The conservative propensity is to conserve, to not destroy, and, therefore, to not replace, even (within limits) by something more valuable... Conservatism is an expensive taste, because conservatives sacrifice value in order not to sacrifice things that have value.
We all have a bias towards our actual loved ones, and so would not wish for a world in which we somehow had even better relationships with completely different people. I figure that just goes to show that love and personal attachments can distort our preferences in various (fortunate, even if not strictly rational) ways. But Cohen suggests a stronger view, elevating this bias to the status of principle: existing things of value ought to be cherished, conserved and not replaced, not in virtue of any personal connection we may have to them, but simply in virtue of their actual existence.
Hence, for example, even impartial spectators -- and not just the unfortunate teenage mother and others personally involved -- should be glad about her child's existence (once he exists; not, of course, beforehand).
Note that a Cohen-conservative may still be a maxmizing consequentialist of a sort. But what they want to maximize is the quantity of preserved or pre-existing value, rather than value tout court. The objection is thus not to consequentialism per se -- utilitarian sacrifice is unproblematic, so long as it is for the sake of a pre-existing beneficiary. The objection instead concerns the aspect of utilitarianism according to which:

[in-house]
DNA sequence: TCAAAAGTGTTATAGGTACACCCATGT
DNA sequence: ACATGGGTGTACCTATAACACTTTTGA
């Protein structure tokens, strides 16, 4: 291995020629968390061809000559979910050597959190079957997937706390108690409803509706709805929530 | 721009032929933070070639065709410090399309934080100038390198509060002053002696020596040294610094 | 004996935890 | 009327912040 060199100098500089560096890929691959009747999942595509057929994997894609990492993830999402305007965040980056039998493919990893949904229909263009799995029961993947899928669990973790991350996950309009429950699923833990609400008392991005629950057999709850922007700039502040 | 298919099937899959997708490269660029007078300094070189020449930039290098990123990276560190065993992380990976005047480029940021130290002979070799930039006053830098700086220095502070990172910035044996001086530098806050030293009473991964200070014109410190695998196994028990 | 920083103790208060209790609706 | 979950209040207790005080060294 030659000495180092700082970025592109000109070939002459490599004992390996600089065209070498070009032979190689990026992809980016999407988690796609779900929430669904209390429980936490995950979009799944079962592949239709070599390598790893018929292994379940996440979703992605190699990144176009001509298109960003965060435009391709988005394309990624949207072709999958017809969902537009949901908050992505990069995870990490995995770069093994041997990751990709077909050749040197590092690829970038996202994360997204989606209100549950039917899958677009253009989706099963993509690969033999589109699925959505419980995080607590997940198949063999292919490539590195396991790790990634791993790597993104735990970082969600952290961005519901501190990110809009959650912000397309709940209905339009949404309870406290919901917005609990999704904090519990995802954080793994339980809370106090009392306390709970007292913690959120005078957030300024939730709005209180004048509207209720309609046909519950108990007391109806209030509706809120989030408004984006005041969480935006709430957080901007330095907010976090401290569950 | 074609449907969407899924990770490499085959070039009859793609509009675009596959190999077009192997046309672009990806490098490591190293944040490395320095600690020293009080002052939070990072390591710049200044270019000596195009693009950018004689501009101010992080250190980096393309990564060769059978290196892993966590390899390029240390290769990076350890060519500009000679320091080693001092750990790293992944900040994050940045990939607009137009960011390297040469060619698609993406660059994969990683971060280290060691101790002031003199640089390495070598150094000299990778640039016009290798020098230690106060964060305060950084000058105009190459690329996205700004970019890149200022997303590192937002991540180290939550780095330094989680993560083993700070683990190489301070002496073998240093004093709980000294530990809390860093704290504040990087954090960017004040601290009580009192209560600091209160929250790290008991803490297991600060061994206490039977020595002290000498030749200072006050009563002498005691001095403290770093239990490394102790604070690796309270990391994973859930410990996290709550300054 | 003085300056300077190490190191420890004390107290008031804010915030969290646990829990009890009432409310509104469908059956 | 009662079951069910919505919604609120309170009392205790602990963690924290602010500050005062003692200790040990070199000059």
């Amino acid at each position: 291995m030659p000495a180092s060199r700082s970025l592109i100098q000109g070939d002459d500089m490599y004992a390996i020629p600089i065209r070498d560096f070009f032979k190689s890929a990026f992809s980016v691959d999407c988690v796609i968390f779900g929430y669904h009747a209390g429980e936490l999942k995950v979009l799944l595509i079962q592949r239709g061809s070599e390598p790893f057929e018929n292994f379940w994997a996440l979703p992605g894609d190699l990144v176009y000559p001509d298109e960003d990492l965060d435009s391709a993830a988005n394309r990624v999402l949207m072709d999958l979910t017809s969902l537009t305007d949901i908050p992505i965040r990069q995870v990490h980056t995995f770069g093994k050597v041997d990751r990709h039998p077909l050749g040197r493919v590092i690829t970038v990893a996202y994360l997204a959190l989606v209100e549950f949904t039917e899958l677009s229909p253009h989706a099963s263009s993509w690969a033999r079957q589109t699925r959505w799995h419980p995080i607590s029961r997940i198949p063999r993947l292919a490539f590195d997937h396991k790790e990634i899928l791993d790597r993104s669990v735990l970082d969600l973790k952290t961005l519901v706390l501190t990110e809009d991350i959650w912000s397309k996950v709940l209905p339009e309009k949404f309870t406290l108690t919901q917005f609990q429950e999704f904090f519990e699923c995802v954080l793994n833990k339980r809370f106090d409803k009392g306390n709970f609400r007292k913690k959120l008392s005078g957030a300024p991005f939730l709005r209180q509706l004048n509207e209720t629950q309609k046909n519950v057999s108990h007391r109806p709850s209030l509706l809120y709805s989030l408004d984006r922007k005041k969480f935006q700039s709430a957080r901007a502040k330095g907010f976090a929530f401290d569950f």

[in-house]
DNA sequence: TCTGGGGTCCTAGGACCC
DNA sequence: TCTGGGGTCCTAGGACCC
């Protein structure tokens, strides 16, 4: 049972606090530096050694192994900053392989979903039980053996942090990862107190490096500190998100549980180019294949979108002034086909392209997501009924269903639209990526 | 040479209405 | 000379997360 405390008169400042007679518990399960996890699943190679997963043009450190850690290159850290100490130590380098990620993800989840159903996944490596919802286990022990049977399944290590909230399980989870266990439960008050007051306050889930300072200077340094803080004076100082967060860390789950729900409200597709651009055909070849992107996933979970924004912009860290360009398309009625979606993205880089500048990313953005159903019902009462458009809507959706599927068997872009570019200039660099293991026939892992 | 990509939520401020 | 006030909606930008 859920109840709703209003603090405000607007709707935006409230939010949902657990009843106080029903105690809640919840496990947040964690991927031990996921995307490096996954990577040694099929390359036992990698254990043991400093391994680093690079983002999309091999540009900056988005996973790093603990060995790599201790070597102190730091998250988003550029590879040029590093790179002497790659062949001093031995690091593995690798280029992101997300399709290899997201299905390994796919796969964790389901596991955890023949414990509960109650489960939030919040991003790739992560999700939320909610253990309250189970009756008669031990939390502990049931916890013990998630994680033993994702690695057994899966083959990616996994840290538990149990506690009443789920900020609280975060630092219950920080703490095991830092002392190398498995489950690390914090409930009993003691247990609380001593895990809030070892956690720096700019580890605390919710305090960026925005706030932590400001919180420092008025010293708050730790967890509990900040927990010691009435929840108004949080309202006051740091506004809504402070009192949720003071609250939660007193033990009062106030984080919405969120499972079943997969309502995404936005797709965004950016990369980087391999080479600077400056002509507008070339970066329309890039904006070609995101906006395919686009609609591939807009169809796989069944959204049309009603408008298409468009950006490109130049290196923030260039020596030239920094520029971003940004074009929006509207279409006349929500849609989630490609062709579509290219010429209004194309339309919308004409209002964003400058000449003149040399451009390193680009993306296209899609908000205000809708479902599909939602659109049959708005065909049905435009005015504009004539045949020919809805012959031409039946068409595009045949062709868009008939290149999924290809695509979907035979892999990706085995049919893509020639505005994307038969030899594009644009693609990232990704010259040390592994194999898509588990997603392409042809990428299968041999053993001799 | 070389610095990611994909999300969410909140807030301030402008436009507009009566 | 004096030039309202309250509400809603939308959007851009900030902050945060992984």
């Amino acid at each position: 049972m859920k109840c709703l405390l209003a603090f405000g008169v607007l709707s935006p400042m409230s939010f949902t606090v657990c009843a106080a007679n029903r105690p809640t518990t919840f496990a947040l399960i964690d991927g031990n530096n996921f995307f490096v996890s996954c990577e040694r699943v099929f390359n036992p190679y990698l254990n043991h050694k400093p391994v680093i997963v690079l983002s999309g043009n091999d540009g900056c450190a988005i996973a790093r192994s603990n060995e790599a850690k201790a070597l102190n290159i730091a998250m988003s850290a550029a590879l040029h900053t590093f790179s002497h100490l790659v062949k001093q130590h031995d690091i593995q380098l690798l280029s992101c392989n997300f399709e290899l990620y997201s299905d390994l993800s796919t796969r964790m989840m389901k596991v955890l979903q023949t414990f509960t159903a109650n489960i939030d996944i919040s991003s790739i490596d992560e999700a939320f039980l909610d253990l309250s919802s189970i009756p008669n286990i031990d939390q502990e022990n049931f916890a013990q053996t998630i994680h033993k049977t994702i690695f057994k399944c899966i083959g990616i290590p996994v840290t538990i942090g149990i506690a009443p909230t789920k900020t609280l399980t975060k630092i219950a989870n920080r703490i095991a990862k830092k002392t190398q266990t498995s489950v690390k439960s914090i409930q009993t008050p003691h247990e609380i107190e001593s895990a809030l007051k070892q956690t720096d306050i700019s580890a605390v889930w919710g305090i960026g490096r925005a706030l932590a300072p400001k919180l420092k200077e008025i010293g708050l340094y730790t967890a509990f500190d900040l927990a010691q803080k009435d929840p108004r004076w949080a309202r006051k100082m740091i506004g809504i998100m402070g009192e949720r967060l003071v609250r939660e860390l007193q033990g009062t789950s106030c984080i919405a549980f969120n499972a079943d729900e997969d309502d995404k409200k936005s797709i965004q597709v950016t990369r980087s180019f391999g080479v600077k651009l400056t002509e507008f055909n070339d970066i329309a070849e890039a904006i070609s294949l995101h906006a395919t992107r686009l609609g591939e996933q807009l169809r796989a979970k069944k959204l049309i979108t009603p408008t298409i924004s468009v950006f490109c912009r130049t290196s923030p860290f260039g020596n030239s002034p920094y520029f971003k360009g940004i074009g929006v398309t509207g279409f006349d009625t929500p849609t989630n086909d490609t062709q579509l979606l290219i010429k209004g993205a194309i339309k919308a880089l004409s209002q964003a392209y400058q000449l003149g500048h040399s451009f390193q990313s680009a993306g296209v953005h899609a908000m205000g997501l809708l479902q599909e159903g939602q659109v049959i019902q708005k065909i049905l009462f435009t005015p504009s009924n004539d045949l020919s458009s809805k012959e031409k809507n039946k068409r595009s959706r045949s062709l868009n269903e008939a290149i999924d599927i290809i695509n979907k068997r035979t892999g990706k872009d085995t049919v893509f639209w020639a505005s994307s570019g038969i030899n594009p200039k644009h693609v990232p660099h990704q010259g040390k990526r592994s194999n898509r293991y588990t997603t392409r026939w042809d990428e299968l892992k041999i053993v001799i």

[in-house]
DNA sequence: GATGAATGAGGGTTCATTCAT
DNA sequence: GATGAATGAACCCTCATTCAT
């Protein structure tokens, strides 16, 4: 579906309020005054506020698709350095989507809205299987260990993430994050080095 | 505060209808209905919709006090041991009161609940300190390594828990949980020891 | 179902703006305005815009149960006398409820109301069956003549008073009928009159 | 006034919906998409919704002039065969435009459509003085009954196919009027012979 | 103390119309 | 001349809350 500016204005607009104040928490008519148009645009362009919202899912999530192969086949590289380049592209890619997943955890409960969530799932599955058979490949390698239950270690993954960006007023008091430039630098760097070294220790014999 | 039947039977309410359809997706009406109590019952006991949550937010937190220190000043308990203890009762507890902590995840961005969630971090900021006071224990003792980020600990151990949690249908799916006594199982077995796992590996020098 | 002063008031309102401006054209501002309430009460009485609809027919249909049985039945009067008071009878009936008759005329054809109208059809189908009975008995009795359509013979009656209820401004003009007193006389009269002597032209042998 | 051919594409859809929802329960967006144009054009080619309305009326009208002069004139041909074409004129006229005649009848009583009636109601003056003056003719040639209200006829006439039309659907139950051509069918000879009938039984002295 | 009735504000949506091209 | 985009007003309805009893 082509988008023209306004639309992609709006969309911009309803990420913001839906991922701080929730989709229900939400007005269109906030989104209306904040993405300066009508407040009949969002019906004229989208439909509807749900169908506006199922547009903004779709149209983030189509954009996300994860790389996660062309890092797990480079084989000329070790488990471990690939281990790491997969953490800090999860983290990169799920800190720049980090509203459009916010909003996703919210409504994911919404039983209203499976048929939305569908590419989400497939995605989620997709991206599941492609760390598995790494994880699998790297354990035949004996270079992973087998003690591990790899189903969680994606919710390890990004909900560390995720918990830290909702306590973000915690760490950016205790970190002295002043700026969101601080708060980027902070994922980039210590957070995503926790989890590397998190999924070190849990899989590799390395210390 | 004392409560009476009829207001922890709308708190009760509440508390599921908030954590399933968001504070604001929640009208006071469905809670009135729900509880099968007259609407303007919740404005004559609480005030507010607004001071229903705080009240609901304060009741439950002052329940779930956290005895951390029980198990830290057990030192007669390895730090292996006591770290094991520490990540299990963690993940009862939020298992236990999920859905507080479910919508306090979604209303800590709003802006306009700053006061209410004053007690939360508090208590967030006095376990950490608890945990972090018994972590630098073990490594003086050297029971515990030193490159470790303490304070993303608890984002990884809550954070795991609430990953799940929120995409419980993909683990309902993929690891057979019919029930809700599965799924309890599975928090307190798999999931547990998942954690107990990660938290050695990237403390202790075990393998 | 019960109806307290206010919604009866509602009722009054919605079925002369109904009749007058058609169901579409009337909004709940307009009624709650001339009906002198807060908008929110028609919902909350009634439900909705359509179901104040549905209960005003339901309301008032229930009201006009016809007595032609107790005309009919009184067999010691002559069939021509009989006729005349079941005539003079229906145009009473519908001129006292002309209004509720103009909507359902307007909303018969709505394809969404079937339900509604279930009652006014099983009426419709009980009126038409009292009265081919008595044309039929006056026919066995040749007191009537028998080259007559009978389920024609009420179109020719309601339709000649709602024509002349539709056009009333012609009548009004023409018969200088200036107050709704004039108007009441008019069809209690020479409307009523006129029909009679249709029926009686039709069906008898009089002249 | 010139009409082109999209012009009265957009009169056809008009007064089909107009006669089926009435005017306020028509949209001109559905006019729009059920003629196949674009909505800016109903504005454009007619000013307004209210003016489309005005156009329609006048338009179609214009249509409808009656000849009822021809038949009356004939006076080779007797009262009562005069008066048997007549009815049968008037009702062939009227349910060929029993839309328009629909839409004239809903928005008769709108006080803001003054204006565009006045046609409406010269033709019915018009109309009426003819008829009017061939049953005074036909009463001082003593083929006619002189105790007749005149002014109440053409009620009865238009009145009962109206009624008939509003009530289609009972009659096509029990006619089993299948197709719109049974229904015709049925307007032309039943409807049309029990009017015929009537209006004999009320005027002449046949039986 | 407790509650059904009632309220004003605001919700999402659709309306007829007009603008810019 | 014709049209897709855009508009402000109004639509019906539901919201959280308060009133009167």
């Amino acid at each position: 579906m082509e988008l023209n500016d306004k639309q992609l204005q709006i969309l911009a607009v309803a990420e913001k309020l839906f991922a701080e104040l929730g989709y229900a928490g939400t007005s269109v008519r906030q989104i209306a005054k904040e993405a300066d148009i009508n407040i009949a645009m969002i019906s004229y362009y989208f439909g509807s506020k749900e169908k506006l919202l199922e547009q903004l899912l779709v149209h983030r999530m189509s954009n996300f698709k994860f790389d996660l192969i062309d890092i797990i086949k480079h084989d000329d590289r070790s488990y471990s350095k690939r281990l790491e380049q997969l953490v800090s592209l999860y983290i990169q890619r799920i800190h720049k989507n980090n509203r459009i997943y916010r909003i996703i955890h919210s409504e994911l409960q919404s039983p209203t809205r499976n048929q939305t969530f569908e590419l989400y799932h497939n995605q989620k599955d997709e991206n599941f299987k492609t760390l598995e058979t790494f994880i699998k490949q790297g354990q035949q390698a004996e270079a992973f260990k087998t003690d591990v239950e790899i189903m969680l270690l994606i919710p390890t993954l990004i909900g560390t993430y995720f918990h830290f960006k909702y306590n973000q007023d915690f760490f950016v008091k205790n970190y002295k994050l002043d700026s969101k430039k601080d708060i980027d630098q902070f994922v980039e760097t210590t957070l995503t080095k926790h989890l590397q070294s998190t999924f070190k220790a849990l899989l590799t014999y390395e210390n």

the bearers of value, as opposed to the value they bear, don't count as such, but matter only because of the value that they bear, and are therefore, in a deep sense, dispensable.
This is, without question, the best objection to utilitarianism I have ever encountered. Cohen goes on to press his argument as follows:
1. A thing that has intrinsic value is worthy of being revered or cherished.
2. We do not regard something as being worthy of being revered or cherished if we have no reason to regret its destruction, as such.
3. If we care only about their value, we never have reason to regret the destruction of valuable things, as such.
4. We are right to be biased in favour of existing embodiments of value.
The third premise is analytic: utilitarians (i.e. those who care only about value) may regret the destruction of value insofar as this involves a net reduction in value; it is non-replacement, rather than destruction, that we must regret.
The second premise is also very plausible. As Cohen explains:
One can say, quite properly, upon acquiring a valuable thing, "I shall value this until something better comes along", but one cannot in the same way say "I shall cherish this until something better comes along": that could happen to be a correct prediction, but it could not express a decision to cherish...
So, for example, you do not cherish a Tintoretto if you happily replace it by a slightly better Picasso: you thereby treat the Tintoretto as something that has the merely instrumental value of being a vessel of aesthetic value.
So the issue really comes down to premise 1, i.e. whether all intrinsically valuable things warrant cherishing in their particularity, or whether, perhaps, only things with 'personal value', i.e. that we love or are otherwise personally attached to, call for such cherishing.
- Moral Roots and Alienating Aspirations
- Rationality and Reflective Endorsement.
Update: see also 'Cohen-Conservatism revisited'